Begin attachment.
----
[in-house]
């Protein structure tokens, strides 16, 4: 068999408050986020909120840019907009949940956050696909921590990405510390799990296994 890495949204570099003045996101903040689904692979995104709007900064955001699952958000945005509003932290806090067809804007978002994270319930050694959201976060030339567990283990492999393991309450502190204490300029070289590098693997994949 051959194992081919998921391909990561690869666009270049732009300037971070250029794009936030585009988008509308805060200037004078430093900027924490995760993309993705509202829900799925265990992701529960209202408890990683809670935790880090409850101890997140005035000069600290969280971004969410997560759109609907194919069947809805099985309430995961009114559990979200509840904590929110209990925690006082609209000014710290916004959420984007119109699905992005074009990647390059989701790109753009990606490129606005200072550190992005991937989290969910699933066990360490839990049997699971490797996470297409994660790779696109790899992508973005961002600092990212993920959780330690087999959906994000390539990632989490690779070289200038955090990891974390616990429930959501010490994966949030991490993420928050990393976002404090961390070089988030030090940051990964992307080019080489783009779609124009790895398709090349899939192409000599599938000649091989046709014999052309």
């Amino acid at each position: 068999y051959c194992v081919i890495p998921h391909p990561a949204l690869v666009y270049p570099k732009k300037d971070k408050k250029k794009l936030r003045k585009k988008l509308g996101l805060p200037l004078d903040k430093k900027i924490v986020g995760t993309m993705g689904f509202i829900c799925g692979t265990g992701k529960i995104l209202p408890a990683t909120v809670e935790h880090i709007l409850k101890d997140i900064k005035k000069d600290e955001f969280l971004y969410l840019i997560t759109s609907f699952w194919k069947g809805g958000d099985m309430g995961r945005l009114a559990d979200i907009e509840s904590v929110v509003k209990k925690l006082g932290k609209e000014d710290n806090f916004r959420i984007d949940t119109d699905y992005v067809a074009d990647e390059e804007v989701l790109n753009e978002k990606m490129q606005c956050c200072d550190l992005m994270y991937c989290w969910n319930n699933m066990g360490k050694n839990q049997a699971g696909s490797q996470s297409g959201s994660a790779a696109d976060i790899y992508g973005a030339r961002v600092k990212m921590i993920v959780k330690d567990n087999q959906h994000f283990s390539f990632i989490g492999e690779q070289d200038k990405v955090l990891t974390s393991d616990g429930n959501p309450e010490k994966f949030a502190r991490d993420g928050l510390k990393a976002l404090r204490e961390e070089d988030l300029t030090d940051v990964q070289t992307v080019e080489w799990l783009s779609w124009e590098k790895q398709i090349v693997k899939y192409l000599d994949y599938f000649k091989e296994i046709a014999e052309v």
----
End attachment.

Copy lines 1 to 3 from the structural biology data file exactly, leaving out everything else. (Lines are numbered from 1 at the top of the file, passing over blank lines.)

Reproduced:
[in-house]
């Protein structure tokens, strides 16, 4: 068999408050986020909120840019907009949940956050696909921590990405510390799990296994 890495949204570099003045996101903040689904692979995104709007900064955001699952958000945005509003932290806090067809804007978002994270319930050694959201976060030339567990283990492999393991309450502190204490300029070289590098693997994949 051959194992081919998921391909990561690869666009270049732009300037971070250029794009936030585009988008509308805060200037004078430093900027924490995760993309993705509202829900799925265990992701529960209202408890990683809670935790880090409850101890997140005035000069600290969280971004969410997560759109609907194919069947809805099985309430995961009114559990979200509840904590929110209990925690006082609209000014710290916004959420984007119109699905992005074009990647390059989701790109753009990606490129606005200072550190992005991937989290969910699933066990360490839990049997699971490797996470297409994660790779696109790899992508973005961002600092990212993920959780330690087999959906994000390539990632989490690779070289200038955090990891974390616990429930959501010490994966949030991490993420928050990393976002404090961390070089988030030090940051990964992307080019080489783009779609124009790895398709090349899939192409000599599938000649091989046709014999052309």
């Amino acid at each position: 068999y051959c194992v081919i890495p998921h391909p990561a949204l690869v666009y270049p570099k732009k300037d971070k408050k250029k794009l936030r003045k585009k988008l509308g996101l805060p200037l004078d903040k430093k900027i924490v986020g995760t993309m993705g689904f509202i829900c799925g692979t265990g992701k529960i995104l209202p408890a990683t909120v809670e935790h880090i709007l409850k101890d997140i900064k005035k000069d600290e955001f969280l971004y969410l840019i997560t759109s609907f699952w194919k069947g809805g958000d099985m309430g995961r945005l009114a559990d979200i907009e509840s904590v929110v509003k209990k925690l006082g932290k609209e000014d710290n806090f916004r959420i984007d949940t119109d699905y992005v067809a074009d990647e390059e804007v989701l790109n753009e978002k990606m490129q606005c956050c200072d550190l992005m994270y991937c989290w969910n319930n699933m066990g360490k050694n839990q049997a699971g696909s490797q996470s297409g959201s994660a790779a696109d976060i790899y992508g973005a030339r961002v600092k990212m921590i993920v959780k330690d567990n087999q959906h994000f283990s390539f990632i989490g492999e690779q070289d200038k990405v955090l990891t974390s393991d616990g429930n959501p309450e010490k994966f949030a502190r991490d993420g928050l510390k990393a976002l404090r204490e961390e070089d988030l300029t030090d940051v990964q070289t992307v080019e080489w799990l783009s779609w124009e590098k790895q398709i090349v693997k899939y192409l000599d994949y599938f000649k091989e296994i046709a014999e052309v």